Land and climate

Canada is the second largest country on earth. It has three ocean borders:

  • the Pacific Ocean in the west
  • the Atlantic Ocean in the east
  • the Arctic Ocean to the north

Canada borders the United States in the south and in the northwest.

Canada has many different types of landscape, including:

  • high mountains
  • prairie grasslands
  • different types of forests
  • arctic tundra where the ground is permanently frozen

Canada is also home to many rivers and lakes.

Seasons

In Canada, there are four different seasons:

  • winter
  • spring
  • summer
  • autumn (fall)

The Atlas of Canada has information on Canada’s geography and climate. You can also see the weather forecasts for every city and town in Canada.

Winter

Winter is very cold in most places with temperatures often below zero degrees Celsius. Snow covers the ground from around December to March or April. In southwest British Columbia (around Victoria and Vancouver), rain is more common in winter than snow.

Depending on where you’re immigrating from, you may be quite surprised by the cold and snow during your first Canadian winter. With the right clothing, you’ll be prepared to enjoy the unique beauty of a Canadian winter. Be sure to buy:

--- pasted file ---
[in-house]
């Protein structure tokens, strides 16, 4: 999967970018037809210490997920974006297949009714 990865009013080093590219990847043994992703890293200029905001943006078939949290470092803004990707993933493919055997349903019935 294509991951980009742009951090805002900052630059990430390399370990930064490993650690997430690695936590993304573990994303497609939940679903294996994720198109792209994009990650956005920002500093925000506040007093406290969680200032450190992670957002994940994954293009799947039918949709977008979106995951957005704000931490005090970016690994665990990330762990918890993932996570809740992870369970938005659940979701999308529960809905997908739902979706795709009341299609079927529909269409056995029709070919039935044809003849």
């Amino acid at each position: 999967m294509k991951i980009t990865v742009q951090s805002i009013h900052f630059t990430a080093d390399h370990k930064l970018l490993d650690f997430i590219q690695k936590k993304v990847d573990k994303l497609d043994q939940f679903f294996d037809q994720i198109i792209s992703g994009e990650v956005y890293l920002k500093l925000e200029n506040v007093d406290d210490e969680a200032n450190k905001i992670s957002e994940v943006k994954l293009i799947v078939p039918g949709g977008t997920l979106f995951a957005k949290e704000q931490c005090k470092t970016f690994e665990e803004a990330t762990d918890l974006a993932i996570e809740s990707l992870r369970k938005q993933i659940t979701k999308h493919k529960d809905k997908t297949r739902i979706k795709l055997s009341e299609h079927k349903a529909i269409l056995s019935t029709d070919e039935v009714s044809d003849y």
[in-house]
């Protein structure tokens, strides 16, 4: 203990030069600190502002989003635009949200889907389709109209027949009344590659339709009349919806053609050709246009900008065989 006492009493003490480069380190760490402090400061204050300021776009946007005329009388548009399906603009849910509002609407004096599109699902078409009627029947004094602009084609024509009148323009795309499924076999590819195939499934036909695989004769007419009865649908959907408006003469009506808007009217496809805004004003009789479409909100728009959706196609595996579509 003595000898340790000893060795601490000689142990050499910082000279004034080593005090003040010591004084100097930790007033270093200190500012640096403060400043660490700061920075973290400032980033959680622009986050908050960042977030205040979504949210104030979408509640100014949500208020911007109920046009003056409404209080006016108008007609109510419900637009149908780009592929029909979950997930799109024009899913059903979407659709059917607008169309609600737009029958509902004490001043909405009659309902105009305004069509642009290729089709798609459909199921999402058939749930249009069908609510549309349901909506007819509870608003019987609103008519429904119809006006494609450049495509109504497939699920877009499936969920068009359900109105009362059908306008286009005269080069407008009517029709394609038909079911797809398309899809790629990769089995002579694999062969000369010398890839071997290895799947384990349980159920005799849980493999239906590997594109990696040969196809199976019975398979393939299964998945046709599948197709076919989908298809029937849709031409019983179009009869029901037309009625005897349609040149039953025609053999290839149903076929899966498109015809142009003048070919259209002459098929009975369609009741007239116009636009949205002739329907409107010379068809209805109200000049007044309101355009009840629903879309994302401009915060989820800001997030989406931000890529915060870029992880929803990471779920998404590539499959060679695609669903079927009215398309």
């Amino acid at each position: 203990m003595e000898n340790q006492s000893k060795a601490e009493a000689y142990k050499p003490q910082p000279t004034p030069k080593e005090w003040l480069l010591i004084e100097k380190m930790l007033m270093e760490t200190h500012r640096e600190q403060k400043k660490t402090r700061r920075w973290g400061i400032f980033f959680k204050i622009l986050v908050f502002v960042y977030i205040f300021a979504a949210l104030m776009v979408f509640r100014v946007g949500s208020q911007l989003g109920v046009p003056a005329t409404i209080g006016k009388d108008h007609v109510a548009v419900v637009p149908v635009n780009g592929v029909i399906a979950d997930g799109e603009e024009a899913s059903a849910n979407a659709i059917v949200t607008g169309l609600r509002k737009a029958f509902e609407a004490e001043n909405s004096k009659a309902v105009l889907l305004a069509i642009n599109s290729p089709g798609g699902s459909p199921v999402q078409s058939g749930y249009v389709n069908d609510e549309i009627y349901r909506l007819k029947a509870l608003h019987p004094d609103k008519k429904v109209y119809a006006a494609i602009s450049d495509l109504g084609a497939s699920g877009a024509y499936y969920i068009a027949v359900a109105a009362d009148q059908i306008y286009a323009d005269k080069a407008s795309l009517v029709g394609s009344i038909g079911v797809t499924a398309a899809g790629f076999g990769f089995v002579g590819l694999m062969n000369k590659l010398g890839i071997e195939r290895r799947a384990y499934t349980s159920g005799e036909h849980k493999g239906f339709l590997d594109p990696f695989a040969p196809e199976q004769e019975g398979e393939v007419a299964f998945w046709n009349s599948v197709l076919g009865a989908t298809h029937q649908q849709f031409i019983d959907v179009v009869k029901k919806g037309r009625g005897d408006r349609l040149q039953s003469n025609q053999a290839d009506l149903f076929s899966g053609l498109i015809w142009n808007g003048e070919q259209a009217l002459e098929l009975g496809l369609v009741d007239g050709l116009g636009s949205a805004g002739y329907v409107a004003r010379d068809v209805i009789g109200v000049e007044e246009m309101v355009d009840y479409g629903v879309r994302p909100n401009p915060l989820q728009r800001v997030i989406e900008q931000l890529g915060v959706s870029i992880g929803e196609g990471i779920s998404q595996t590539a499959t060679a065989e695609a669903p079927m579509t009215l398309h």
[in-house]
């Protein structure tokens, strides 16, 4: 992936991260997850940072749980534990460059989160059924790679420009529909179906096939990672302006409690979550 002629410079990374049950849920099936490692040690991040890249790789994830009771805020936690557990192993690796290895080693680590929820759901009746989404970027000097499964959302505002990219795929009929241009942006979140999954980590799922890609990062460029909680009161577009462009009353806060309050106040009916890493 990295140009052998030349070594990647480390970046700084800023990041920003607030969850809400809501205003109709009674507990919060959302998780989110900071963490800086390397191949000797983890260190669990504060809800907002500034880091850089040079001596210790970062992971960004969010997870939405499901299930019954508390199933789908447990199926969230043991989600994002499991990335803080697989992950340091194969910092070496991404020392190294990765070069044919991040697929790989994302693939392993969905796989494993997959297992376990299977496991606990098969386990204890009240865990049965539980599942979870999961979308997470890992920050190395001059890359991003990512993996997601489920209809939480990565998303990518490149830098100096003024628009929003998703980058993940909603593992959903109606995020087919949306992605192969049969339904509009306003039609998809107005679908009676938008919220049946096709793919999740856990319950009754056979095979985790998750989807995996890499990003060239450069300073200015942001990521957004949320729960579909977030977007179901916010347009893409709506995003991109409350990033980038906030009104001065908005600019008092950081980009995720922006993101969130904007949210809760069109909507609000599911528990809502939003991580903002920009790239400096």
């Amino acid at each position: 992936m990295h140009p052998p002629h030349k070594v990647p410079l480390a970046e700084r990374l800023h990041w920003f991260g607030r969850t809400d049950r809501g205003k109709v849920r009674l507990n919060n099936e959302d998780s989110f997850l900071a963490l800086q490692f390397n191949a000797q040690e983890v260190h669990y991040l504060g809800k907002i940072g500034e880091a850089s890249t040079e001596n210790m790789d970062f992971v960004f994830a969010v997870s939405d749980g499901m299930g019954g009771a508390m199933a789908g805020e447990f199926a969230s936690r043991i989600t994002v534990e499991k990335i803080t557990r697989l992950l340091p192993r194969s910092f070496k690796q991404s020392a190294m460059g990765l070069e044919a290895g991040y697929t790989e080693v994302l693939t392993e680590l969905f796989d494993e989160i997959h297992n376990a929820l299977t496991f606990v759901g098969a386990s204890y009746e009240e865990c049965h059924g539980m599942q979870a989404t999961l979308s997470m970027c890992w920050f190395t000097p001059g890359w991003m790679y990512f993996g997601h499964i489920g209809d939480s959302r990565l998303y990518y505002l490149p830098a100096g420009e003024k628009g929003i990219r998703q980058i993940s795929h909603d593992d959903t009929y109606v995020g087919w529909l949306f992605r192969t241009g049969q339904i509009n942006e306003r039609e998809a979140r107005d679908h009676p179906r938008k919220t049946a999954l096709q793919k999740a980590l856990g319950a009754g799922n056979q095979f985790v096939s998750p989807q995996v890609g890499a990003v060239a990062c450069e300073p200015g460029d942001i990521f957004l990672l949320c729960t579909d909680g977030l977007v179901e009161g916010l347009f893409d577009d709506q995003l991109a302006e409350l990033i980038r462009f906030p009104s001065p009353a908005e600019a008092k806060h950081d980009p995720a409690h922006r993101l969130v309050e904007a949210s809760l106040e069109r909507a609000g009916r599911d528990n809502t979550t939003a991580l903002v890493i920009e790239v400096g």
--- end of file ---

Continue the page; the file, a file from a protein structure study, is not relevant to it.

• a hat
  • boots
  • gloves
  • a winter coat

Summer

Summer lasts from around June to September and the weather varies from warm to hot. Daytime temperatures are between 20 and 30 degrees Celsius or Centigrade (68 and 86 degrees Fahrenheit) or higher. In southern Ontario and Quebec, it can often be very humid.

Fall and spring

Fall and spring are transition seasons. This means the weather starts getting colder or warmer, and there is a lot of rain.

Cities, provinces and regions

Ottawa is the capital city of Canada and is located on the Ottawa River between Ontario and Quebec.

Canada has 10 provinces and three territories, each with its own capital city. These provinces and territories are grouped into five regions:

Most people live in southern Ontario and Quebec, southwest British Columbia and Alberta. Much of the north has a very low population because of the cold climate.

Features

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